Meet our members! AFN’s greatest asset is our members—a diverse network of national, regional, and community-based foundations, financial institutions, and grantmakers—investing in advancing equitable wealth building and economic mobility. Check back each month and meet your peers!
1: What is the mission of your organization and how is advancing equitable wealth building and economic mobility incorporated into the work?
The Foundation is advancing equitable wealth building through its Economic Security & Mobility portfolio. Within this portfolio, the Foundation funds 3 strategies:
Bolstering the care economy that increase benefits, job quality, and wages for domestic and care workers
Increasing income and benefits supports that put more time and money into the hands of low-income Californians of color
Reducing housing insecurity among survivors of domestic violence
2: What are some of the permanent pivots you have made as a result of the COVID-19 pandemic and the current moment emphasizing the critical need for strategies that provide a range of support to women and Black, Latinx, Indigenous and Asian people and communities?
Since the pandemic, the Foundation has shifted its strategic framework under our new CEO Debbie Chang’s leadership, and carved out a portfolio of grantmaking specifically for the improvement of economic security outcomes for low-income Californians of color, especially women. The pandemic has brought to bear the disproportionate burden that times of crisis and financial strain place on low-income families and women of color, and it was important for the Foundation to create the internal capacity and leverage its networks and grantee relationships to inform this focused strategy, so that those most impacted are not only able to weather the storm of this pandemic, but that long-term state policies and systemic changes are put in place to continue protecting those often left out of support systems, allowing them to live dignified, healthy lives in our Golden State.
3: What are some of the most significant gaps that you have identified that could help address economic equity?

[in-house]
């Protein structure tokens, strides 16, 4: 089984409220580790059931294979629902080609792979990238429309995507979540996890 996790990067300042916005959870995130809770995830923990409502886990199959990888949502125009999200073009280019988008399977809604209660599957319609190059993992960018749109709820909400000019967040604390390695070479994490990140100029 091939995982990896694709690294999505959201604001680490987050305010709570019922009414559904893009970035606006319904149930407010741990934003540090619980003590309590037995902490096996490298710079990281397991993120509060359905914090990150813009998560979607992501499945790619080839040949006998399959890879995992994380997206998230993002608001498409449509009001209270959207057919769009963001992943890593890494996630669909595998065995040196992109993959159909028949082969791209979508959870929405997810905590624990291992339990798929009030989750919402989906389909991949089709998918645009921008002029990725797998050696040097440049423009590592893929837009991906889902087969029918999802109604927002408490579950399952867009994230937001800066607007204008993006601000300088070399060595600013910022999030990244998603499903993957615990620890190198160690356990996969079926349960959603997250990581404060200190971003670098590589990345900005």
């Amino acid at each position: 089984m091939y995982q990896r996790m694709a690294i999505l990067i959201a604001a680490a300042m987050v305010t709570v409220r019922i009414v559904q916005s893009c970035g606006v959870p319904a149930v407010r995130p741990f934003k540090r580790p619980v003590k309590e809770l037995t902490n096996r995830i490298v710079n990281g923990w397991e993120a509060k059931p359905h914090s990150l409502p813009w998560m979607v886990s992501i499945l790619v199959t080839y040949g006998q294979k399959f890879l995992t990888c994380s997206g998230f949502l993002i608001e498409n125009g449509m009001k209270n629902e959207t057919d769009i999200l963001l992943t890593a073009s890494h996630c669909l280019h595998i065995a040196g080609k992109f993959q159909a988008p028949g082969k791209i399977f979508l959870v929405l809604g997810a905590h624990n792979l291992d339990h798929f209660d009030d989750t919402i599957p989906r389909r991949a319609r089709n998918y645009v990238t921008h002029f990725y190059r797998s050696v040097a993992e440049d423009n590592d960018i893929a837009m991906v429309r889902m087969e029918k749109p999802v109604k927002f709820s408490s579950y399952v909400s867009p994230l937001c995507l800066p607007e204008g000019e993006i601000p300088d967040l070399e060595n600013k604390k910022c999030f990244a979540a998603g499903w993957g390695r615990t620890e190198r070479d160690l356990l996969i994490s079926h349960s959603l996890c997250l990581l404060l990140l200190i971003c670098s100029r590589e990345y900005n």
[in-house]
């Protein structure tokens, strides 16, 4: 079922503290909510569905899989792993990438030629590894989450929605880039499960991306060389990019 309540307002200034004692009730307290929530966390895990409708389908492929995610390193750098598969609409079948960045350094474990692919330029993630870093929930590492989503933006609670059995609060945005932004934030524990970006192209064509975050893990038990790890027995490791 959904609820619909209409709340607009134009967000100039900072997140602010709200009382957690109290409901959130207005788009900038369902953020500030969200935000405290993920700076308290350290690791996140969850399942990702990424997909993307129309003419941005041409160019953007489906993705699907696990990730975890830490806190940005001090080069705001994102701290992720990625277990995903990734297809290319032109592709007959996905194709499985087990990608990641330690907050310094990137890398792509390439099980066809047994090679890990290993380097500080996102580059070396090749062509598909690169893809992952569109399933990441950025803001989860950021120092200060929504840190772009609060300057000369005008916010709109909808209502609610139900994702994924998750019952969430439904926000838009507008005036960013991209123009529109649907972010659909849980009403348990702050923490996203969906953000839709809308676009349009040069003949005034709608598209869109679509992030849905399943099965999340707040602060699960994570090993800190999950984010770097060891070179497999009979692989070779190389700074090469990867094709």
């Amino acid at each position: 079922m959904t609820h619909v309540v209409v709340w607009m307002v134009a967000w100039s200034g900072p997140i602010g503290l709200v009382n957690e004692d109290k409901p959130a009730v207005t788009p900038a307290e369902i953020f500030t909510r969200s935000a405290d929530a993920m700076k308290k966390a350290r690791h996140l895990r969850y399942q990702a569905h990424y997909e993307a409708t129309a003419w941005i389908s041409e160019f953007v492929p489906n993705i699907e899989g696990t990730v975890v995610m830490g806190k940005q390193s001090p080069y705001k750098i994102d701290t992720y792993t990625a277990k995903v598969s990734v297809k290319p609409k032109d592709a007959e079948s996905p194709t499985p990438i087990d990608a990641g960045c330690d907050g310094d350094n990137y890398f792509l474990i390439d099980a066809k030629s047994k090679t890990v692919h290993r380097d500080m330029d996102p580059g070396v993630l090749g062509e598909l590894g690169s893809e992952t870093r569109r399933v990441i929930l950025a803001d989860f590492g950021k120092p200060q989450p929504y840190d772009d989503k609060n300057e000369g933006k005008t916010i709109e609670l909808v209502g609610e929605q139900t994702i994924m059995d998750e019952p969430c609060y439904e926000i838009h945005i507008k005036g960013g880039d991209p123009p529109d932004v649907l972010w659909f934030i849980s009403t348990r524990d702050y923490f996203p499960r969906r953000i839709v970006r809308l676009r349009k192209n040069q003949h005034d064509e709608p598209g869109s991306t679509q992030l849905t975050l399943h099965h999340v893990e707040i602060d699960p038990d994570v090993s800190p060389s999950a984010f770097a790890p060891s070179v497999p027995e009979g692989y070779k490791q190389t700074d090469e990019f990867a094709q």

Currently in California, there are 3 imperfect anti-poverty systems that could drastically improve economic security in the state, if their systemic, administrative, and political-will gaps are addressed. These are: safety-net benefits (state welfare programs like CalFresh, CalWORKs, MediCal); tax credits (CalEITC, YCTC); and unrestricted cash programs (guaranteed income pilots and demonstrations). While each has its unique gaps and limitations, some common gaps include: a lack of effective data collection, reporting, and dissemination to support targeting of benefit reach; misconceptions and lack of political will around supporting unrestricted and recurring cash to families living in poverty; lack of streamlining of enrollment/outreach across these systems; and immense bureaucratic processes including means testing and non-inclusive reporting requirements that keep families of color (particularly those in mixed-status or non-English speaking households) locked in poverty.
4: Thinking about your previous answer, what do you see as the biggest barriers or challenges for philanthropy to address these gaps?
A challenge for philanthropy that can be seen as a ‘low-hanging fruit’ to solve for is the bureaucratic processes in grantmaking. The less hoops we make our grantees jump through to obtain funding, the more (and faster) that they can do to support their communities in the outreach, education, and advocacy work that are critical to closing the gaps identified above. Additively, this approach increases trust between funders and community organizations, a key aspect to dismantling harmful power-dynamics that perpetuate the economic insecurity we see today. Another barrier for philanthropy is that we’re often siloed in our work; if we are to fundamentally shift centuries-old systems to improve wealth equity in our communities, we will need to increase our collective thinking and strategic giving by creating learning spaces (such as ones created by AFN), increase pooled funds and partnered-giving, and use our platforms to help shift narratives of deservedness to our own peers, leadership, and boards, and broadly to policymakers and other funders with influence.
5: Is there a question you would like to raise to your funder colleagues?
What have you identified as promising philanthropic practices that increased trust with grantees, and in turn influenced the quality, quantity, and speed of work that your grantees were able and willing to do, related to increasing economic security?
6: What is your favorite online shop owned by women or people of color?
About Asma Day, Program Manager, Blue Shield of California Foundation
Blue Shield of California Foundation supports lasting and equitable solutions to make California the healthiest state and end domestic violence. The Foundation supports statewide policy change and innovation scaling initiatives that primarily impact low-income Californians of color.
Asma Day manages the Foundation’s Economic Security & Mobility grant portfolio and supports the portfolio’s Sr. Program Officer in strategic planning and budget management.